The Library Theatre: 1972

This page contains a more detailed guide to significant events concerning the Library Theatre, Scarborough, in 1972.

1972

  • 15 January: A meeting of Scarborough Theatre Trust notes that due to rising financial costs, this could be the company's final professional season in Scarborough and that it should consider looking for a new home for the company in another town.
  • Despite this warning, details plans are published for the aims and objectives of the new theatre should it be built in the Christian Science Centre; the theatre is proposed to be an all purpose community arts theatre which could be used by any and all arts organisations in the town.
  • March: Having guaranteed the theatre against loss since at least 1964, Scarborough Town Council agrees to instead provide a direct grant to the company due to the guarentee creating substantial banking issues. As a result of this, the rent for the use of the Library facilities is also increased from £500 to £650 a year.
  • The Arts Council 'loans' a trainee administrator to help with the running of the theatre - particularly with regard to publicity; Meryl Robertson is considered the company's first press / publicity officer.
  • Alan Ayckbourn is appointed (unpaid) Director of Productions for the summer season.
  • Following decimalisation in 1971, the tickets prices are adjusted for the season with tickets priced at 50p (30p for concessions) and programmes charged at 3p.
  • For the first time, evening productions are brought forward to 7.45pm rather than the 8pm which had been in place since the theatre opened in 1955.
  • 12 June: David Campton's Carmilla is presented by the company at the new Crucible Theatre in Sheffield; although a new play, it is considered the world premiere takes place in Scarborough with the start of the summer season at the Library Theatre the following week.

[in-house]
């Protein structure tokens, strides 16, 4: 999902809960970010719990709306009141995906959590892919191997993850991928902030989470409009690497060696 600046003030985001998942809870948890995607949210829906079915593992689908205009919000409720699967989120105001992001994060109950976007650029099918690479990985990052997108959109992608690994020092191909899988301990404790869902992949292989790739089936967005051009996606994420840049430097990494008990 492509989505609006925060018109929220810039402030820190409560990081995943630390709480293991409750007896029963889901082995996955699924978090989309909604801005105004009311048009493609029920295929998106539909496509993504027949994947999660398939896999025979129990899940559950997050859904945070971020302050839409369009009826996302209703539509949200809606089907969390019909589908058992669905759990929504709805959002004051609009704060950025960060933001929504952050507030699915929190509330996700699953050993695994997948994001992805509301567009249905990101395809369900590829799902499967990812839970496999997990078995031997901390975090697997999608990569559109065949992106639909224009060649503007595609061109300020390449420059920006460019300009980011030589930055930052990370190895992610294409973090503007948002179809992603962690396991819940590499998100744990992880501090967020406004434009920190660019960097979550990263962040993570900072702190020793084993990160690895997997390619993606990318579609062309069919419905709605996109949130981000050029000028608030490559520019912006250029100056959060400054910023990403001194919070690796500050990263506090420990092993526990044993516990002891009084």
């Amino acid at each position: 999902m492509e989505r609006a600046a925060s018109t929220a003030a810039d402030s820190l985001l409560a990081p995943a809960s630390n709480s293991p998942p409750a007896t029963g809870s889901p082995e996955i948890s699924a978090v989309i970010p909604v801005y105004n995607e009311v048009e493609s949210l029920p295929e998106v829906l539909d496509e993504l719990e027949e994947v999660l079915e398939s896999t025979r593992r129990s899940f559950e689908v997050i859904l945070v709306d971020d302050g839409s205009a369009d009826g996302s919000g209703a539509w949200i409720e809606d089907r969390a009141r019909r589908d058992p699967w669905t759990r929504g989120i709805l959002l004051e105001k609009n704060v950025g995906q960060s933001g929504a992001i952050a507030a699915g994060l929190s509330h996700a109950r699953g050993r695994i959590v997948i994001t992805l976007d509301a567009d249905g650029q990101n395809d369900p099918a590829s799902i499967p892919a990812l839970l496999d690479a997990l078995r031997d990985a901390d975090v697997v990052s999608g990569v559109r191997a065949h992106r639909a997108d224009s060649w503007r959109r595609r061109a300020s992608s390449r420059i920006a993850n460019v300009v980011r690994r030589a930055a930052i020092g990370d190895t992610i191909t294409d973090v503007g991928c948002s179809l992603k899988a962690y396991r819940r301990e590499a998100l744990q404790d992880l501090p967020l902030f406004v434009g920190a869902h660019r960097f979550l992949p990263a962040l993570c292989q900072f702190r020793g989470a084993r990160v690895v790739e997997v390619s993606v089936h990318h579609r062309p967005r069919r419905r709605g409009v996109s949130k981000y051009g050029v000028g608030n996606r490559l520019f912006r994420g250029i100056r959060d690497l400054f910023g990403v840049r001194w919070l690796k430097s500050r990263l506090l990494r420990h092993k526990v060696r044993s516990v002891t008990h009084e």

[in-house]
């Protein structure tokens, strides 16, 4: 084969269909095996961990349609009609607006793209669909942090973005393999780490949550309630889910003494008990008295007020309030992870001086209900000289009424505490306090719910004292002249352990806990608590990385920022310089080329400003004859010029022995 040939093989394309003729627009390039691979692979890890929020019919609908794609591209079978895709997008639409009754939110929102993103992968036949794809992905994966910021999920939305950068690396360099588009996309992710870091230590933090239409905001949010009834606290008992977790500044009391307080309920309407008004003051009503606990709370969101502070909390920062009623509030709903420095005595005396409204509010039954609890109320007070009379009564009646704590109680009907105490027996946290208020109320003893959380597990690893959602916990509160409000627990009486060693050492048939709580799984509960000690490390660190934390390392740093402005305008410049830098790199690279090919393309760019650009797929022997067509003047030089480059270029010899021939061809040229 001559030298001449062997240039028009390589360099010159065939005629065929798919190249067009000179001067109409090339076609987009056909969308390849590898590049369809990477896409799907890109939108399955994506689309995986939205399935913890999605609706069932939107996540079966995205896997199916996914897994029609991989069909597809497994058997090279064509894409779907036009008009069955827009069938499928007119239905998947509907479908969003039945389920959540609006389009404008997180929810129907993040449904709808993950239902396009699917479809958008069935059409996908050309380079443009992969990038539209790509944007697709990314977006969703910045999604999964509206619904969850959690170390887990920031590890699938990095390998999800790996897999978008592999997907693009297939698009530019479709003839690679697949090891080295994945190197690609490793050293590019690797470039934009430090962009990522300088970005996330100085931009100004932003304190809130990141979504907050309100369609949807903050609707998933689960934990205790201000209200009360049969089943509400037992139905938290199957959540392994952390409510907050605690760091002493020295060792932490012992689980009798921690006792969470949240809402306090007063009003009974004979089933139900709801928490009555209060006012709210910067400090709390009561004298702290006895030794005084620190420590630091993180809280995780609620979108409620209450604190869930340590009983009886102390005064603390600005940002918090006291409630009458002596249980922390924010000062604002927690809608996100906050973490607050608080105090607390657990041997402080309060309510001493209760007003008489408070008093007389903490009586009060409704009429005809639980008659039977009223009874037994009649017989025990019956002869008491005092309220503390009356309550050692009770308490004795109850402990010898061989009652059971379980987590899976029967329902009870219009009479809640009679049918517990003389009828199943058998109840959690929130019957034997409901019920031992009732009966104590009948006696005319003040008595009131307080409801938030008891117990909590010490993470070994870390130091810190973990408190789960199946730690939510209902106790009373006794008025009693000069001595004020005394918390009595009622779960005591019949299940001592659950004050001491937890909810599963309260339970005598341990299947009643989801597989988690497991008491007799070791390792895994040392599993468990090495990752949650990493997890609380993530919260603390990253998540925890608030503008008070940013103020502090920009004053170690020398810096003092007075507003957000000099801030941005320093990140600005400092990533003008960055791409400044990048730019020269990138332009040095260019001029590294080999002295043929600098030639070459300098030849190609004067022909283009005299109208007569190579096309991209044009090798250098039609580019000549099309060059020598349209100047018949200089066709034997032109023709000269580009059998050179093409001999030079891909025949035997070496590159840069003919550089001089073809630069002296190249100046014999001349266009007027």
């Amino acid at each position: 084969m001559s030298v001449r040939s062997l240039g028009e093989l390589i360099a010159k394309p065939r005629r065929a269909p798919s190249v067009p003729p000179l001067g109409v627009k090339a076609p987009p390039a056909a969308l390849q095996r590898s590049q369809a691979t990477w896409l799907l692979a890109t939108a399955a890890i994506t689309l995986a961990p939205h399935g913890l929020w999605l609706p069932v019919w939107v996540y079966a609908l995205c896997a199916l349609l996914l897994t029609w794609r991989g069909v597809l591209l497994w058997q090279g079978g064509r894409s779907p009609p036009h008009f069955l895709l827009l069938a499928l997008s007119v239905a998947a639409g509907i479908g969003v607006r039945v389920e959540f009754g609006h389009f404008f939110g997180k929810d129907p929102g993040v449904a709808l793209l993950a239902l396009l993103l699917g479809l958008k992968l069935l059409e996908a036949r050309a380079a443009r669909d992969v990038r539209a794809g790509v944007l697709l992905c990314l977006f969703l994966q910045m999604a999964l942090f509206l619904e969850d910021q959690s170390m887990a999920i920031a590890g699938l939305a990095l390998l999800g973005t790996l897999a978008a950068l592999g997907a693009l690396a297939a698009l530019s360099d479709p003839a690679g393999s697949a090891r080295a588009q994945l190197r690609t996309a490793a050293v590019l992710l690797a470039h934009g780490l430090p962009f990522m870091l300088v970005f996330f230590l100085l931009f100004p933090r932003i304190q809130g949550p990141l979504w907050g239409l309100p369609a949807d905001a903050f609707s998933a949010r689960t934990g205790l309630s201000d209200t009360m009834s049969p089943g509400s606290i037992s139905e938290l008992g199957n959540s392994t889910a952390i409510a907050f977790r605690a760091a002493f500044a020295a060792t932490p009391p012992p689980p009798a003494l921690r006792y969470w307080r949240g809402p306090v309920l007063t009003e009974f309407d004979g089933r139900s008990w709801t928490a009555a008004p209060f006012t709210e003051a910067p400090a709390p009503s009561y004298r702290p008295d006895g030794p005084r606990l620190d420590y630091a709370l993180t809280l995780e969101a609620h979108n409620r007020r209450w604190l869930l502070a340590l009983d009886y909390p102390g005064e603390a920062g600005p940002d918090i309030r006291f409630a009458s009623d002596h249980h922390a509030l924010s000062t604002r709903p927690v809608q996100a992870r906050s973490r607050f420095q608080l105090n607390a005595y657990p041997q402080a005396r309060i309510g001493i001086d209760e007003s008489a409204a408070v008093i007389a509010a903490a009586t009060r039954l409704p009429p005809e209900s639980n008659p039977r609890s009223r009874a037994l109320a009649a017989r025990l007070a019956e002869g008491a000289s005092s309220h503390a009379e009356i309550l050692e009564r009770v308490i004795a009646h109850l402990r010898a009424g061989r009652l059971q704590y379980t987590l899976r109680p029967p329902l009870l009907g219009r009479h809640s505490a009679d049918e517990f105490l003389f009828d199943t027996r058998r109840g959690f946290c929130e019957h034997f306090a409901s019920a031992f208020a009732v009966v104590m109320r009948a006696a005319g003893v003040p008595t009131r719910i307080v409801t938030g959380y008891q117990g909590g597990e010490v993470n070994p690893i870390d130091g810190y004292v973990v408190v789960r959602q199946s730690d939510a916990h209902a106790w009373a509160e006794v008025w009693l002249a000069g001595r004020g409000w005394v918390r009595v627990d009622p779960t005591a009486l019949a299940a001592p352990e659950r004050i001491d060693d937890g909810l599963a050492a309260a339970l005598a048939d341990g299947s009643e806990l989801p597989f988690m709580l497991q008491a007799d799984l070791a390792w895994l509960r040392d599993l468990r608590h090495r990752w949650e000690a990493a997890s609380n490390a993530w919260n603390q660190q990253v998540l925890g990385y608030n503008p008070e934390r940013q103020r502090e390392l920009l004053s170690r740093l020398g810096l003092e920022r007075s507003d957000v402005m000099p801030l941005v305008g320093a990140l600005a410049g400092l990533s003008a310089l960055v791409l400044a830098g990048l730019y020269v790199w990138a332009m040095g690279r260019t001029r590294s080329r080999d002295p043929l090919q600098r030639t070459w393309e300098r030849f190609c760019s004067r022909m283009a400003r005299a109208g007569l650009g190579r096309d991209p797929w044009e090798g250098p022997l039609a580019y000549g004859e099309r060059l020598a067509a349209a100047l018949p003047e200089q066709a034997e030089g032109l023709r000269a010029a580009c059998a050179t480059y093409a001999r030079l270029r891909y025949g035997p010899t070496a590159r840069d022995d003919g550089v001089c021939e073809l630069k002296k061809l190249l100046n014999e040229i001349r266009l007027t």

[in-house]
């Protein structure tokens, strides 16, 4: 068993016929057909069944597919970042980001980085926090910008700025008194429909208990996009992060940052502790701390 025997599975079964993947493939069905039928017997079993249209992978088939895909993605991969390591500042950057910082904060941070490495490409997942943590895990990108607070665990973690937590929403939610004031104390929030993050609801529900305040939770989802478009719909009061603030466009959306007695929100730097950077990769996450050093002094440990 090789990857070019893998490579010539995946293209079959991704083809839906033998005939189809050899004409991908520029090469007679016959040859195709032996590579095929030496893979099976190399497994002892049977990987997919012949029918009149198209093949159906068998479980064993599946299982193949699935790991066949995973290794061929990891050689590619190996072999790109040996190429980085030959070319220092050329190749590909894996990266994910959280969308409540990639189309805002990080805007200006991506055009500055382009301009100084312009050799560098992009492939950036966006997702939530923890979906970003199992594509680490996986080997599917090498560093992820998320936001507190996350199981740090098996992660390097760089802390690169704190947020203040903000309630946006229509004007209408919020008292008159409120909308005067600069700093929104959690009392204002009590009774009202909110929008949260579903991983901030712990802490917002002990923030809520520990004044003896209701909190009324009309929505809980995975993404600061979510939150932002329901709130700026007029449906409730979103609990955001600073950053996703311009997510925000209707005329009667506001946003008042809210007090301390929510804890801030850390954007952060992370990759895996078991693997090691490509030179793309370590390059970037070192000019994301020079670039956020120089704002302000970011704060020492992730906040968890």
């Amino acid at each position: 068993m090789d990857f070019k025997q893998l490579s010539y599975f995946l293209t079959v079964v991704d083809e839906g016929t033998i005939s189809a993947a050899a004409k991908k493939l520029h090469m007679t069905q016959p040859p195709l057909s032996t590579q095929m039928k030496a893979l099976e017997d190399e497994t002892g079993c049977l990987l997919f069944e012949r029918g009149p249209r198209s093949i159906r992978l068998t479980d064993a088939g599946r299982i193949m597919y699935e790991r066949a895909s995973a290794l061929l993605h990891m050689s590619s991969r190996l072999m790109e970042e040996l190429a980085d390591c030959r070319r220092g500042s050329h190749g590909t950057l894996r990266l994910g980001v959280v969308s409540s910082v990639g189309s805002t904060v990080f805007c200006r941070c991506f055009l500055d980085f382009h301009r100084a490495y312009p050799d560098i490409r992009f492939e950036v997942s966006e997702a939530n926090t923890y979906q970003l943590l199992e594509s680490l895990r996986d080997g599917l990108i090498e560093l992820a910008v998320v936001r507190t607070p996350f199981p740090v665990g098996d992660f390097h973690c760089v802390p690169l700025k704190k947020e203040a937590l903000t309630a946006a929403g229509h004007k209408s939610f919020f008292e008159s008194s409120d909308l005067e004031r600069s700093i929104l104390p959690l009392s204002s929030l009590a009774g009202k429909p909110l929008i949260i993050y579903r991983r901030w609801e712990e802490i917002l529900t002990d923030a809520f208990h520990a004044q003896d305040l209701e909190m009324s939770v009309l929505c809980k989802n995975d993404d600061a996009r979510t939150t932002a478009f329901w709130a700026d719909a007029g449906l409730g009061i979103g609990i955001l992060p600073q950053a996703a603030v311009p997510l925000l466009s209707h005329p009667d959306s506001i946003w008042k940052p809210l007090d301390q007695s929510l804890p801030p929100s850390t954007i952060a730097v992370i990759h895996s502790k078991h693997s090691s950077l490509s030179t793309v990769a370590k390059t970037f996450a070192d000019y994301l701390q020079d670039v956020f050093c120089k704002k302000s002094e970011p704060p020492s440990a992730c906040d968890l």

• 19 June: World premiere of David Campton's Carmilla, adapted from the classic Sheridan le Fanu vampire story; it will mark both the final premiere and production by the company of a Campton play.
  • 26 June: World premiere of Alan Ayckbourn's Absurd Person Singular.
  • 17 July: A production of Uncle Vanya marks both the company's first production of a Chekhov piece and the first time Alan Ayckbourn has directed a play by his favourite playwright.
  • 9 August: Tranio's Box by Jennifer Smith is the first play presented by the company specifically aimed at children; it will also tour play-schools, hospitals and other venues.
  • Despite having considered buying the Scarborough Christian Centre as the new home for the theatre for two years, the lack of any firm commitment or decision leads the architect George Alderson to inform Scarborough Theatre Trust, the centre has now been purchased by another party.
  • Scarborough Theatre Trust agrees to investigate the possibility of converting All Saints Church in Falsgrave as an alternative new theatre; Alan Ayckbourn later notes he does not consider the church a suitable building.
  • A campaign to buy and save the Opera House Theatre in Scarborough is launched; there is disquiet in Scarborough Theatre Trust this could affect fund-raising for the new theatre with a competing rival in the town.
  • 12 November: Scarborough Theatre Trust appoints Alan Ayckbourn as Artistic Director of the Library Theatre. It is a position he will retain with the company until 31 March 2009 and between 1972 and 2009, he will never draw a wage as Artistic Director.
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Copyright: Simon Murgatroyd: Please do not reproduce without permission of the copyright holder.